Several embodiments are disclosed in the accompanying drawings whereinFig. 1 is a sectional view of a simple form of treater having a single pointed electrode.

Fig. 2 is a similar view of another form of the invention including a plurality of pointed electrodes on a single electrode support.

Fig. 3 is a sectional view of a treater including a pointed electrode along which the incoming emulsion is introduced.

Fig. 4 is a view of another form wherein an auxiliary sleeve is utilized to set up the field around the central electrode.

Figs. 5 and 6 are sectional views of still another form of treater.

The simplest mode of practicing the present invention is to cover the bottom of a metallic tank with a layer of water or other conducting liquid, filling the remainder of the tank with emulsion. If now a pointed rod-like electrode is positioned in the emulsion and maintained at a potential of several thousand volts above the potential of the tank, the discharge taking place from the point and toward the water surface is very intense and the emulsion therebetween will be effectively treated without excessive current flow. This treatment consists of an agglomeration of the minute water droplets in the emulsion to such an extent that separation will take place when the emulsion is allowed to stand. So also, the discharge itself tends to force the agglomerated water particles toward the water surface, certain of these particles being thus projected into the body of water.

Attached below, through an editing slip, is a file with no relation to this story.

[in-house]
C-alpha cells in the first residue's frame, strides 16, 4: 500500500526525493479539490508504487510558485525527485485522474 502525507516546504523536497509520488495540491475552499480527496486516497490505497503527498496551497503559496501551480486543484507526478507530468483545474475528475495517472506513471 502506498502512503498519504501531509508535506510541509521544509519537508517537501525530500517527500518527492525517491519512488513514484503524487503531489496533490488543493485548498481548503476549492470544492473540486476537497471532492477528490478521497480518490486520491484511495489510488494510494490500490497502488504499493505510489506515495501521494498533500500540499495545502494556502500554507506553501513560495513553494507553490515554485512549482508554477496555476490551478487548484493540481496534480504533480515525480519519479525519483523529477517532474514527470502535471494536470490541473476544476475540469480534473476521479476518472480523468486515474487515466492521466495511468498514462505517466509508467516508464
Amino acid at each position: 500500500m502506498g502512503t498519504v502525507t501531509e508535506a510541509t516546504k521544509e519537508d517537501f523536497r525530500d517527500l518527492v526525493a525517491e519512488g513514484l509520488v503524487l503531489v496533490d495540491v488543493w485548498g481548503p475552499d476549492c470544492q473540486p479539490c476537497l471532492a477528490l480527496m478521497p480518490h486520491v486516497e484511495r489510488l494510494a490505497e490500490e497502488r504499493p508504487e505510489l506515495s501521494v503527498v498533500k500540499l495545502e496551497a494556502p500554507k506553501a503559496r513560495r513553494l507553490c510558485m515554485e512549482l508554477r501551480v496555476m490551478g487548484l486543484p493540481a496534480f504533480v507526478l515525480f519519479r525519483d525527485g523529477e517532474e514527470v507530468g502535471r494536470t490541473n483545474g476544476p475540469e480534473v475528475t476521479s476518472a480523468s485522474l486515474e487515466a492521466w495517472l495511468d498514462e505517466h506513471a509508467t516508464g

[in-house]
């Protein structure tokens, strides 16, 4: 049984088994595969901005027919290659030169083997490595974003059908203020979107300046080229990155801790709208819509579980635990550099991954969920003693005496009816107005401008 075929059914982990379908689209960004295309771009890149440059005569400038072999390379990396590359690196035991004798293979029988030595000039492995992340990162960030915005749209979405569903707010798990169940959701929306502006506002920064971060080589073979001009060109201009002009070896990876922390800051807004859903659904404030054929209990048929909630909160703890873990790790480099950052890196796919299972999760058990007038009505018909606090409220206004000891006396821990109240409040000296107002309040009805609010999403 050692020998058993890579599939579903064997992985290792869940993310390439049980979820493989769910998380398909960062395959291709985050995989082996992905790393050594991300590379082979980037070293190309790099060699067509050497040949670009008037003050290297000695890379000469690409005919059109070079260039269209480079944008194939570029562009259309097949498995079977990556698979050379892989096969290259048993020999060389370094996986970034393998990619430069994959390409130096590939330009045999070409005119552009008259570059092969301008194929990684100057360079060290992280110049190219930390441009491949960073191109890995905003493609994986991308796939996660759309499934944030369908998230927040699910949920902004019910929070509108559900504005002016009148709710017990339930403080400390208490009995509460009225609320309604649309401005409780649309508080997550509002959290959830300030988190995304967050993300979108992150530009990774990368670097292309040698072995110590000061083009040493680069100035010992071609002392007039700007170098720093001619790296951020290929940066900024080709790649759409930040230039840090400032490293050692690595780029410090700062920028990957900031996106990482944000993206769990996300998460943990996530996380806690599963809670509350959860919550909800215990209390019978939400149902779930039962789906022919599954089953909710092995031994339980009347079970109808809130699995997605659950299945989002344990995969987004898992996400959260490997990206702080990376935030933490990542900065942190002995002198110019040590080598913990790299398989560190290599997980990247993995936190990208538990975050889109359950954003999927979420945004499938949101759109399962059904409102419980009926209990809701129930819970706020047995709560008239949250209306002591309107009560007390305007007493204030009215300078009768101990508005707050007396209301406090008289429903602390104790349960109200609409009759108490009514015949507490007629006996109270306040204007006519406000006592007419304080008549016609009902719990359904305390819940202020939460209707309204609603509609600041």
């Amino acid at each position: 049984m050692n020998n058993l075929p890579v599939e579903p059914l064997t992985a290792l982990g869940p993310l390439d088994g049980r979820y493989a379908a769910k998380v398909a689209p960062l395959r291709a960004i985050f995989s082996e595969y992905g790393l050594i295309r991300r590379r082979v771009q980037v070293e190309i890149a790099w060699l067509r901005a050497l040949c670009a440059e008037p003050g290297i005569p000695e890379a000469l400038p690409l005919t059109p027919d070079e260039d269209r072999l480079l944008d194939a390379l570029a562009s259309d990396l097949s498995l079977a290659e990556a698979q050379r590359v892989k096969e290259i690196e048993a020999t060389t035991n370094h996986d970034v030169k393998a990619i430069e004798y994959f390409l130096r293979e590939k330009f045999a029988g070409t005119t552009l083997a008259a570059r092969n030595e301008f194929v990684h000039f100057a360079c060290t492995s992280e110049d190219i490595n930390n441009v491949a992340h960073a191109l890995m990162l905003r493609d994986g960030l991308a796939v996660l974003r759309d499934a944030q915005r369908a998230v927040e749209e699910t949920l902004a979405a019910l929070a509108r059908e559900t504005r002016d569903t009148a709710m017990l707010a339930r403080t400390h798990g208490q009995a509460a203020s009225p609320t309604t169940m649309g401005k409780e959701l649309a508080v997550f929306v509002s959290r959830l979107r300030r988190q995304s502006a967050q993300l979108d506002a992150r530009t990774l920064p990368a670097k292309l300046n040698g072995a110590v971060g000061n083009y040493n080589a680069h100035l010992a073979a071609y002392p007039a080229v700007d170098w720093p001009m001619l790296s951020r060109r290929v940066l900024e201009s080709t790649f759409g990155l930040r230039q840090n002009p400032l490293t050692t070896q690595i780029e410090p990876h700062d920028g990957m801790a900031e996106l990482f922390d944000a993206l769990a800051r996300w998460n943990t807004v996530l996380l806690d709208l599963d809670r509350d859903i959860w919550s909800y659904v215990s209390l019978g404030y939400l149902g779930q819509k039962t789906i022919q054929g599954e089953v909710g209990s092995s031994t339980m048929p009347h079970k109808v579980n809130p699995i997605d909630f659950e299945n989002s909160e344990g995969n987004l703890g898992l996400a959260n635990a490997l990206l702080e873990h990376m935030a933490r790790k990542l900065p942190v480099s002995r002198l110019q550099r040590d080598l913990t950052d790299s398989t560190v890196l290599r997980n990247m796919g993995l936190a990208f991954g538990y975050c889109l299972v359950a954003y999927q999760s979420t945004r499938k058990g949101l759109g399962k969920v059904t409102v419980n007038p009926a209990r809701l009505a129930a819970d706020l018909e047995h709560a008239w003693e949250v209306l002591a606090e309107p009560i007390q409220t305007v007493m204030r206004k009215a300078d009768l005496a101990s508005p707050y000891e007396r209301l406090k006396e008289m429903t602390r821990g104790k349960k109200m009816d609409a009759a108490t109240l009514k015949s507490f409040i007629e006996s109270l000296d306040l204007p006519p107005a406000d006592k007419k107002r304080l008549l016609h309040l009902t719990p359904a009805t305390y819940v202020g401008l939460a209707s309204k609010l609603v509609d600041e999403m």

This mode of treatment may be embodied in a continuous process treater such as shown in Fig. 1 and including the customary tank 10 with draw-off pipes II and 12 respectively communicating with the upper and lower ends of the tank to withdraw oil and water therefrom, these pipes providing valves I a and 12a for controlling the amount of water and oil withdrawn. Inside the tank the constituents of the treated emulsion gravitationally separate to form stratified bodies of oil and water respectively designated by the numerals 13 and 14, the body of water providing a surface 15. It is usually preferable to provide one or both of the valves I la and 12a with automatic control means which so regulates the flow of liquid therethrough as to keep the water level in the tank substantially constant. Such level control means are well known in the art. Such a control device applied to the valve 12a is diagrammatically shown in Fig. 1, and may be of the type described in the United States patent to John T. Worthington, 1,762,538, in which case it will include a solenoid 11 adapted when energized to open the valve 12a, the energization being effected through current flowing between the terminals of a conventional spark plug 18 which extends through the walls of the treater. The current flowing through the solenoid 17 is thus dependent upon the conductivity of the liquid bridging the terminals of the spark plug so that If the water surface 15 rises to short-circuit these electrodes of the spark plug, the valve 12a will open until the level again drops. A similar device may be included in the oil draw-off pipe 11.